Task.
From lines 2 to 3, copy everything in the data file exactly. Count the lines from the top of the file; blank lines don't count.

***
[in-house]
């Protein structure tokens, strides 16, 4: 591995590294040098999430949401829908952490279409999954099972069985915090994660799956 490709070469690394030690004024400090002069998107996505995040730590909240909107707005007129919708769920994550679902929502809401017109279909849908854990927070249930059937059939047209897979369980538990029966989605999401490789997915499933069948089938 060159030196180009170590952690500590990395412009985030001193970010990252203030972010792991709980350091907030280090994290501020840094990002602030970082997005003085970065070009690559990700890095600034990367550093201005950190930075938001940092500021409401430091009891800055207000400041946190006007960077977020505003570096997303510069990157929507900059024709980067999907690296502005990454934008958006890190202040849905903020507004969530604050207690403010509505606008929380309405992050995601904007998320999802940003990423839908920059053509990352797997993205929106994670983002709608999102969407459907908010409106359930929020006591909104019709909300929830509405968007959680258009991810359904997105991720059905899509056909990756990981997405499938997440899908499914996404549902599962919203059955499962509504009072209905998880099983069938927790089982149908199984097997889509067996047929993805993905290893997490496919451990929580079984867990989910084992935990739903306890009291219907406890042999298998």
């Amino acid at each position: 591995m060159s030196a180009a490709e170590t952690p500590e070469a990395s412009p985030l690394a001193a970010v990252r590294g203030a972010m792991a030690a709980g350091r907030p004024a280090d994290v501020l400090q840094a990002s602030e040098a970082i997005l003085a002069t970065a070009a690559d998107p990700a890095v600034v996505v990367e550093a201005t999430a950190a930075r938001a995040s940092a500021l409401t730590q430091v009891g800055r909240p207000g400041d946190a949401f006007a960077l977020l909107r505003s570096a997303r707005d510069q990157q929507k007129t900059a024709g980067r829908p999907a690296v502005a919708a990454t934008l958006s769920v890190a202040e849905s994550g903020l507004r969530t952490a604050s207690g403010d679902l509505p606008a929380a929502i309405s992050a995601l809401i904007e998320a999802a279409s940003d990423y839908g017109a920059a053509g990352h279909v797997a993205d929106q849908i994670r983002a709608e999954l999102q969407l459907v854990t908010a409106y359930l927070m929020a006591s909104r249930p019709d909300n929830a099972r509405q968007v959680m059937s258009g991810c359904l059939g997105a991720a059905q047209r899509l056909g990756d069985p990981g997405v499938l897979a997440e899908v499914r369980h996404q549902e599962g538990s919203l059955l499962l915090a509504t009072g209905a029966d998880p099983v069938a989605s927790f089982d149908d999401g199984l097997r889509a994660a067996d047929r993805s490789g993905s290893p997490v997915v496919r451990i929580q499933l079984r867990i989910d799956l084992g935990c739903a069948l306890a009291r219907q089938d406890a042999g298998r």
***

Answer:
């Protein structure tokens, strides 16, 4: 591995590294040098999430949401829908952490279409999954099972069985915090994660799956 490709070469690394030690004024400090002069998107996505995040730590909240909107707005007129919708769920994550679902929502809401017109279909849908854990927070249930059937059939047209897979369980538990029966989605999401490789997915499933069948089938 060159030196180009170590952690500590990395412009985030001193970010990252203030972010792991709980350091907030280090994290501020840094990002602030970082997005003085970065070009690559990700890095600034990367550093201005950190930075938001940092500021409401430091009891800055207000400041946190006007960077977020505003570096997303510069990157929507900059024709980067999907690296502005990454934008958006890190202040849905903020507004969530604050207690403010509505606008929380309405992050995601904007998320999802940003990423839908920059053509990352797997993205929106994670983002709608999102969407459907908010409106359930929020006591909104019709909300929830509405968007959680258009991810359904997105991720059905899509056909990756990981997405499938997440899908499914996404549902599962919203059955499962509504009072209905998880099983069938927790089982149908199984097997889509067996047929993805993905290893997490496919451990929580079984867990989910084992935990739903306890009291219907406890042999298998």
């Amino acid at each position: 591995m060159s030196a180009a490709e170590t952690p500590e070469a990395s412009p985030l690394a001193a970010v990252r590294g203030a972010m792991a030690a709980g350091r907030p004024a280090d994290v501020l400090q840094a990002s602030e040098a970082i997005l003085a002069t970065a070009a690559d998107p990700a890095v600034v996505v990367e550093a201005t999430a950190a930075r938001a995040s940092a500021l409401t730590q430091v009891g800055r909240p207000g400041d946190a949401f006007a960077l977020l909107r505003s570096a997303r707005d510069q990157q929507k007129t900059a024709g980067r829908p999907a690296v502005a919708a990454t934008l958006s769920v890190a202040e849905s994550g903020l507004r969530t952490a604050s207690g403010d679902l509505p606008a929380a929502i309405s992050a995601l809401i904007e998320a999802a279409s940003d990423y839908g017109a920059a053509g990352h279909v797997a993205d929106q849908i994670r983002a709608e999954l999102q969407l459907v854990t908010a409106y359930l927070m929020a006591s909104r249930p019709d909300n929830a099972r509405q968007v959680m059937s258009g991810c359904l059939g997105a991720a059905q047209r899509l056909g990756d069985p990981g997405v499938l897979a997440e899908v499914r369980h996404q549902e599962g538990s919203l059955l499962l915090a509504t009072g209905a029966d998880p099983v069938a989605s927790f089982d149908d999401g199984l097997r889509a994660a067996d047929r993805s490789g993905s290893p997490v997915v496919r451990i929580q499933l079984r867990i989910d799956l084992g935990c739903a069948l306890a009291r219907q089938d406890a042999g298998r």